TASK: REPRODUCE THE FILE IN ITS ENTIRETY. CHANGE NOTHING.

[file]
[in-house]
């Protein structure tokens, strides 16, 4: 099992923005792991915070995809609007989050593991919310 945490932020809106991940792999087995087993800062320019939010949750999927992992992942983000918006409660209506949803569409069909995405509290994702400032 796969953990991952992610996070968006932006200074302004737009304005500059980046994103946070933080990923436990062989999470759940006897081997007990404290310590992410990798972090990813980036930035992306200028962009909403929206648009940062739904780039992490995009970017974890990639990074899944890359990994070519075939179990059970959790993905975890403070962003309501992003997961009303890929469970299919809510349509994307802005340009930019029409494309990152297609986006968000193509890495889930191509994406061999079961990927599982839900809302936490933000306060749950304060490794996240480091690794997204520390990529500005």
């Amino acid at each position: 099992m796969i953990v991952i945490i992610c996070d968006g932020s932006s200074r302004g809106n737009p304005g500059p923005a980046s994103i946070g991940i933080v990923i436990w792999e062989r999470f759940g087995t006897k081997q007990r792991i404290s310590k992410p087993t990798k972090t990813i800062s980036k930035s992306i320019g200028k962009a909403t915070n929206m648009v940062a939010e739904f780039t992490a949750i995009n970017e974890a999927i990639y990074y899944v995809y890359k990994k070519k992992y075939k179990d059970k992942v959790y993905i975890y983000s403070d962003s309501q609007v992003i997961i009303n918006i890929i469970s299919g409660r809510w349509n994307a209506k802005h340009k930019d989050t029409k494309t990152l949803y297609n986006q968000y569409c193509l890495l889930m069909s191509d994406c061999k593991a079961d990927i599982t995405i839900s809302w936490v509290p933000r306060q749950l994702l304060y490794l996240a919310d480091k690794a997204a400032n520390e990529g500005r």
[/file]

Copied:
[in-house]
């Protein structure tokens, strides 16, 4: 099992923005792991915070995809609007989050593991919310 945490932020809106991940792999087995087993800062320019939010949750999927992992992942983000918006409660209506949803569409069909995405509290994702400032 796969953990991952992610996070968006932006200074302004737009304005500059980046994103946070933080990923436990062989999470759940006897081997007990404290310590992410990798972090990813980036930035992306200028962009909403929206648009940062739904780039992490995009970017974890990639990074899944890359990994070519075939179990059970959790993905975890403070962003309501992003997961009303890929469970299919809510349509994307802005340009930019029409494309990152297609986006968000193509890495889930191509994406061999079961990927599982839900809302936490933000306060749950304060490794996240480091690794997204520390990529500005």
């Amino acid at each position: 099992m796969i953990v991952i945490i992610c996070d968006g932020s932006s200074r302004g809106n737009p304005g500059p923005a980046s994103i946070g991940i933080v990923i436990w792999e062989r999470f759940g087995t006897k081997q007990r792991i404290s310590k992410p087993t990798k972090t990813i800062s980036k930035s992306i320019g200028k962009a909403t915070n929206m648009v940062a939010e739904f780039t992490a949750i995009n970017e974890a999927i990639y990074y899944v995809y890359k990994k070519k992992y075939k179990d059970k992942v959790y993905i975890y983000s403070d962003s309501q609007v992003i997961i009303n918006i890929i469970s299919g409660r809510w349509n994307a209506k802005h340009k930019d989050t029409k494309t990152l949803y297609n986006q968000y569409c193509l890495l889930m069909s191509d994406c061999k593991a079961d990927i599982t995405i839900s809302w936490v509290p933000r306060q749950l994702l304060y490794l996240a919310d480091k690794a997204a400032n520390e990529g500005r």